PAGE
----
Global equities: Finding sustainable competitive advantages

Chris Smith, Portfolio Manager, Intermede Investment Partners

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In this episode, Paul is joined by Chris Smith, Portfolio Manager at Intermede Investment Partners, to discuss some of the opportunities and challenges facing global equity markets. With markets being at all-time highs, Paul and Chris address rising inflation concerns, geopolitical risks, emerging markets opportunities, ESG, and the importance of finding companies with a demonstrated sustainable competitive advantage.

 

 

Transcript

Paul O'Connor (POC):

Welcome to the Netwealth Investment Podcast series. My name is Paul O'Connor and I'm the head of investment management and research. Today, we welcome Chris Smith from Intermede Investment Partners Limited, who is a portfolio manager of global consumer for the Intermede Global Equities Fund and is based in New York. Good morning, Chris, and thanks for joining us for today's podcast.

Chris Smith:

Thank you, Paul. Thank you for having me on.

Paul:

Intermede is a boutique London-based asset manager, founded in April, 2014, that specializes in active global equities. The firm is majority owned by the investment team and manages circa U.S. eight billion in funds under management. The global equity strategy aims to outperform global equity markets by identifying well-managed companies with strong market positions in attractive industries and purchasing them at discounts to their intrinsic value. In particular, Intermede looks for companies with a demonstrated sustainable competitive advantage. Intermede define their investment style as growth at reasonable price or gap, and the global equities fund is an active long only global equity product.

The portfolio is relatively concentrated, targeting around 40 stocks across both developed and emerging markets. Chris is a portfolio manager with over 16 years investment experience and covers the consumer sectors. Working alongside Intermede founder, Barry Dargan and Artesian Partners at London, he was a global sector analyst. And prior to this, he worked for investment managers in the U.S. covering drug retail and healthcare distribution, global consumer sectors and consumer finance companies.

Chris holds an MBA from Harvard Business School and a BBA in business administration from the University of Michigan and is a CFA charterholder. The Intermede Global Equities fund is available on Netwealth super and IDPs investment menus. All growth assets, including global equity markets are at all time high valuations. And whilst this is not unusual, the valuation multiples are unusually high, which leads to the question of where markets can sustain this pricing, and particularly if the U.S. Fed commences tapering.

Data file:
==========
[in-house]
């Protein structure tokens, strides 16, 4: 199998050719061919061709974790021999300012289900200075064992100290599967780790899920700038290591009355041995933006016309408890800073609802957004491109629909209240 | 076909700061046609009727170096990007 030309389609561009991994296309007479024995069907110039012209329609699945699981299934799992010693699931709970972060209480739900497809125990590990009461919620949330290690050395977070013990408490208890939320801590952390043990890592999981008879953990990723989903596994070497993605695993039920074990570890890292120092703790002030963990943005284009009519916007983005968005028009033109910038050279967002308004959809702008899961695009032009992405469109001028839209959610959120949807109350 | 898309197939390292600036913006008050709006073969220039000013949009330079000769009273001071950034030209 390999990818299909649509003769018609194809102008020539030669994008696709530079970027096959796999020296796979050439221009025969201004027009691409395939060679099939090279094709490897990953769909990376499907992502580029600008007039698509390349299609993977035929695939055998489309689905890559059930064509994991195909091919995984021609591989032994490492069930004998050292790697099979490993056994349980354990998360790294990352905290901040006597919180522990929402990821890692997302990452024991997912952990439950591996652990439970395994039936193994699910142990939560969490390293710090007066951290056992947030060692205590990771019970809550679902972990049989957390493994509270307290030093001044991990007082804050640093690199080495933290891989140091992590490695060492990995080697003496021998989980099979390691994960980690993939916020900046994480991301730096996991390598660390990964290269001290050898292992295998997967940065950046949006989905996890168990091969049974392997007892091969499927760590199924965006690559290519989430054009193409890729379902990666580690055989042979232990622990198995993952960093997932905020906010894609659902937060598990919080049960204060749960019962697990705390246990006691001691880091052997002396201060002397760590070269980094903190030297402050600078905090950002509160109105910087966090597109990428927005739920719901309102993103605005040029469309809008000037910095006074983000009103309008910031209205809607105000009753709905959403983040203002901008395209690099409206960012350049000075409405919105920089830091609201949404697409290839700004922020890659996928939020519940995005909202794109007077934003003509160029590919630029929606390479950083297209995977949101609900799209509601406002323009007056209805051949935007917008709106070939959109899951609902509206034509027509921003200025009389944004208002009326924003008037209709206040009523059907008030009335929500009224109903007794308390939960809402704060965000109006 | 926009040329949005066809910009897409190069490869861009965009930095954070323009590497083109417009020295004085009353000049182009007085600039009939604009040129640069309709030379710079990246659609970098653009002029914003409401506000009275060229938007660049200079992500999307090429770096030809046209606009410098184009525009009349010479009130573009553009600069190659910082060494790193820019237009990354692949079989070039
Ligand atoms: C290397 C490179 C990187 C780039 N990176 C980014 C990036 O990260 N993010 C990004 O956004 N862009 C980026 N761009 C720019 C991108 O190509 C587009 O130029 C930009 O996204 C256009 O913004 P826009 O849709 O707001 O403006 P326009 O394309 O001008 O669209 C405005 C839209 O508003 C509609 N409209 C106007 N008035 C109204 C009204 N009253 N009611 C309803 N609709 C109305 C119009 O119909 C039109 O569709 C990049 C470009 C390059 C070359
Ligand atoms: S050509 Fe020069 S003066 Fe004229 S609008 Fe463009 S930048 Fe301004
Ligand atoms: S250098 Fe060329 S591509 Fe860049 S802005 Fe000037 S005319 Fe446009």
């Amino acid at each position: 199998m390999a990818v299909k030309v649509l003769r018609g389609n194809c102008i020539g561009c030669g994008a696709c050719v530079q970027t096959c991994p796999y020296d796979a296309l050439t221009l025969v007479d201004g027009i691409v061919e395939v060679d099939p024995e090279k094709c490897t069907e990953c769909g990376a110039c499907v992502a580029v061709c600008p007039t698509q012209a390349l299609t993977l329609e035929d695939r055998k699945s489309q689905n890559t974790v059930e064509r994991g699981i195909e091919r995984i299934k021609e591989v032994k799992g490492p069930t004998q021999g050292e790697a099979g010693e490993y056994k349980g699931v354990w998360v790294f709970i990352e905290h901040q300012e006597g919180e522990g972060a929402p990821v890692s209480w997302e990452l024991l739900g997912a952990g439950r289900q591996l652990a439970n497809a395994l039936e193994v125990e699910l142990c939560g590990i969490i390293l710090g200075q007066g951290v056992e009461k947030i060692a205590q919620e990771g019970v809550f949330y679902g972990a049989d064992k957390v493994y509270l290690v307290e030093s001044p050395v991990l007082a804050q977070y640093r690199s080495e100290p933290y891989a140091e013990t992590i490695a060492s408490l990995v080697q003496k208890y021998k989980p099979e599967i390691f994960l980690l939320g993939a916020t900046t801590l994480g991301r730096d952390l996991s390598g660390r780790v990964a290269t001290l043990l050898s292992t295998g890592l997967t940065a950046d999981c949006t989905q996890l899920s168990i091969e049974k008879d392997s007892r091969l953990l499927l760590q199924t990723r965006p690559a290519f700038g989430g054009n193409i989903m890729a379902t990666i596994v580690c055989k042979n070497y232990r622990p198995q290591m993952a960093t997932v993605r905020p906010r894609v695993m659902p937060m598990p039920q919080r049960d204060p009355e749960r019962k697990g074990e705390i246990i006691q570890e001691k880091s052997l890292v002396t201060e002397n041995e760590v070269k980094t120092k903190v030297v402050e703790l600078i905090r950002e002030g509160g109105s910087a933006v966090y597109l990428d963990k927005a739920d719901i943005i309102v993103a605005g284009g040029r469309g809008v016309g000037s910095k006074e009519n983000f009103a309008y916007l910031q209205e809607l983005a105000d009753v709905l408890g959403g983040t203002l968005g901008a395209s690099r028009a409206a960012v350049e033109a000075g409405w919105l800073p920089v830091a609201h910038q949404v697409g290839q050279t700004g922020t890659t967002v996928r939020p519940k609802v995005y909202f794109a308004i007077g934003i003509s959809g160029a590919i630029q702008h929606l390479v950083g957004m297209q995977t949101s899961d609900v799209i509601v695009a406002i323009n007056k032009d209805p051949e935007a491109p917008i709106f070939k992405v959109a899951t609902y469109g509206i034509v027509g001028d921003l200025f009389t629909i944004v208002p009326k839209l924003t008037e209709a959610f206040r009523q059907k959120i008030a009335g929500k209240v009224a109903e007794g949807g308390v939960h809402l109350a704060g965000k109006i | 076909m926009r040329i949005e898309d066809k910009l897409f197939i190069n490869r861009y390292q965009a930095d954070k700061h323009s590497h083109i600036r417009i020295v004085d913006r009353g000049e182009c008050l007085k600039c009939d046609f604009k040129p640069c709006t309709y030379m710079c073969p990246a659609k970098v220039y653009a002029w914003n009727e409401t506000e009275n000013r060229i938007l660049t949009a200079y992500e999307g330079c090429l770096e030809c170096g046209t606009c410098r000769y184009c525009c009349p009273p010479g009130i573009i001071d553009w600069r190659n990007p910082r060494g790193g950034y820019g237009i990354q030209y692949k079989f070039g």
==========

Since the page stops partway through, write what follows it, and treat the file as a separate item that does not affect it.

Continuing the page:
Paul:

The extraordinary QE program that really they've been under for the last 15 years. Rising inflation is further fuelling debate about normalizing monetary policy sooner rather than later. And all of this in the backdrop of rising COVID infections globally with the new Omicron variant. So it looks like the strong returns from global equities over the last decade or so may be harder to achieve in the next 10 years. And the advent of newer technologies such as blockchain will result in some disruptive influences on companies. And I suspect there'll be some big winners and big losers out of that. Perhaps to start with, Chris, you tell us a bit about yourself and your career history and what led you to be a portfolio manager with Intermede.

Chris:

Yeah. I think if you go back to 2010, I was working in New York for Sanford Bernstein on the sale side. That's where I was following drugstore chains and pharma distribution companies. This came after a couple years at a hedge fund called Diamondback covering consumer staples firms. At that time in 2010, I was looking to get back onto the buy side and investment management and was hoping to move to the U.S. West Coast, but ended up moving in the other direction to London, after a few good conversations with Barry Dargan, who was running a fund at a U.S.-based fund manager and is now the lead portfolio manager at Intermede. Since then I have covered consumer staples and consumer discretionary sectors. This has been quite exciting given all of the changes that have taken place in those sectors. At Intermede, I also have broader portfolio management responsibilities, which cut across all sectors.

Paul:

Well, let's say you've certainly had a fairly diverse background there, Chris, and covering, I guess, healthcare and also consumer staples and consumer discretionary. So you must have a little bit of technical knowledge in pharmaceuticals and the broader healthcare sector there. So an interesting combination, your background. Intermede is a relatively new manager to the Australian market, Chris. So can you tell us a bit about the business and what your core investment foundations are?

Chris:

Yeah, sure. So the business is relatively new, though, it's starting to get a bit more mature. We set it up back in 2014, that was Barry Dargan, the lead portfolio manager, me and two other analysts. Three of us had worked together for a few years, managing the global equity fund at a U.S.-based investment manager in London, before we then set up Intermede. As for Barry, he was a portfolio manager at MFS, going back all the way to 2001. We've now been managing client assets for over seven years in Intermede. We have eight people in total on the investment team, and we're all focused on finding high quality, well managed businesses with sustainable competitive advantages. We pay a lot of attention to valuation and aim to put together a portfolio of names with above average growth and returns generated free cashflow yield of 4% plus on a forward basis. Currently with valuations where they are, our portfolio is on a free cash flow yield of 4.0% for 2023, so in line with that currently.